Violent Video Games (violent + video_games)

Distribution by Scientific Domains

Selected Abstracts

Toward brain correlates of natural behavior: fMRI during violent video games

Klaus Mathiak
Abstract Modern video games represent highly advanced virtual reality simulations and often contain virtual violence. In a significant amount of young males, playing video games is a quotidian activity, making it an almost natural behavior. Recordings of brain activation with functional magnetic resonance imaging (fMRI) during gameplay may reflect neuronal correlates of real-life behavior. We recorded 13 experienced gamers (18,26 years; average 14 hrs/week playing) while playing a violent first-person shooter game (a violent computer game played in self-perspective) by means of distortion and dephasing reduced fMRI (3 T; single-shot triple-echo echo-planar imaging [EPI]). Content analysis of the video and sound with 100 ms time resolution achieved relevant behavioral variables. These variables explained significant signal variance across large distributed networks. Occurrence of violent scenes revealed significant neuronal correlates in an event-related design. Activation of dorsal and deactivation of rostral anterior cingulate and amygdala characterized the mid-frontal pattern related to virtual violence. Statistics and effect sizes can be considered large at these areas. Optimized imaging strategies allowed for single-subject and for single-trial analysis with good image quality at basal brain structures. We propose that virtual environments can be used to study neuronal processes involved in semi-naturalistic behavior as determined by content analysis. Importantly, the activation pattern reflects brain-environment interactions rather than stimulus responses as observed in classical experimental designs. We relate our findings to the general discussion on social effects of playing first-person shooter games. Hum Brain Mapp, 2006. © 2006 Wiley-Liss, Inc. [source]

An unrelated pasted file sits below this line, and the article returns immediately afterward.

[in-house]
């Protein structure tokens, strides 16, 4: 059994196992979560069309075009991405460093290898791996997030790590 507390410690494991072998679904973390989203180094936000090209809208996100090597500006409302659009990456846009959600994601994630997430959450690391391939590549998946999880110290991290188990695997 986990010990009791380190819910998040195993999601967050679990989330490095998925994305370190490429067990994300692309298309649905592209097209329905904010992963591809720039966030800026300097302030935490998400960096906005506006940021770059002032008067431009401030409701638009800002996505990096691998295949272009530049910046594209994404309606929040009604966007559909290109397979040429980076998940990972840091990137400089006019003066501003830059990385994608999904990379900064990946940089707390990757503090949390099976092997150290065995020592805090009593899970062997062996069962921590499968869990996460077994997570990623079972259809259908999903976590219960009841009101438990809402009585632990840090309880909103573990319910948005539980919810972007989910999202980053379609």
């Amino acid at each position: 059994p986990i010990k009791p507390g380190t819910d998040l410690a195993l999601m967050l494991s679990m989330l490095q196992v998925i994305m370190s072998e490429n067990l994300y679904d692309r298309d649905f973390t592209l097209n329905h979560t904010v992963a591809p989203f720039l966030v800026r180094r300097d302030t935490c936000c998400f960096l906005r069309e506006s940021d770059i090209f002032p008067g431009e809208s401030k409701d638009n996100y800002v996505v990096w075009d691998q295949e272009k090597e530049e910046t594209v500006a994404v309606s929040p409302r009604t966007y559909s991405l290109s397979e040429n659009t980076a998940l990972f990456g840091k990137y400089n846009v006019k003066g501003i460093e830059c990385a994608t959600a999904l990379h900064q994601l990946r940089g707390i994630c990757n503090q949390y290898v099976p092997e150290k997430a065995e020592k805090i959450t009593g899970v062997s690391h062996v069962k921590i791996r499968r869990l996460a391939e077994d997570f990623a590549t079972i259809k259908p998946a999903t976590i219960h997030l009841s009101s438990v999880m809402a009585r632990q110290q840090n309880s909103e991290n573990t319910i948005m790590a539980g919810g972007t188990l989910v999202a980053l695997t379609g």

Effects of Violent Versus Nonviolent Video Games on Children's Arousal, Aggressive Mood, and Positive Mood

Michele J. Fleming
This study investigated the relationship between violent video games and children's mood. A total of 71 children aged 8 to 12 years played a paper-and-pencil game, a nonviolent video game, and a violent video game. Results indicate that arousal, as measured by heart rate and self-reported arousal, increased significantly after playing the violent video game, as compared with the other two game conditions, with girls reporting more arousal than did boys. There was no significant increase in aggressive mood scores for either boys or girls after playing the violent game. Positive mood, as measured by positive affect, showed no significant increases or decreases after playing either video game. However, positive mood, as measured by general mood, showed a significant increase after playing the violent game for both boys and girls, but only as compared with the paper-and-pencil game. Results are interpreted in terms of social learning and cognitive information processing theories of aggression. [source]

The influence of violent and nonviolent computer games on implicit measures of aggressiveness

Matthias Bluemke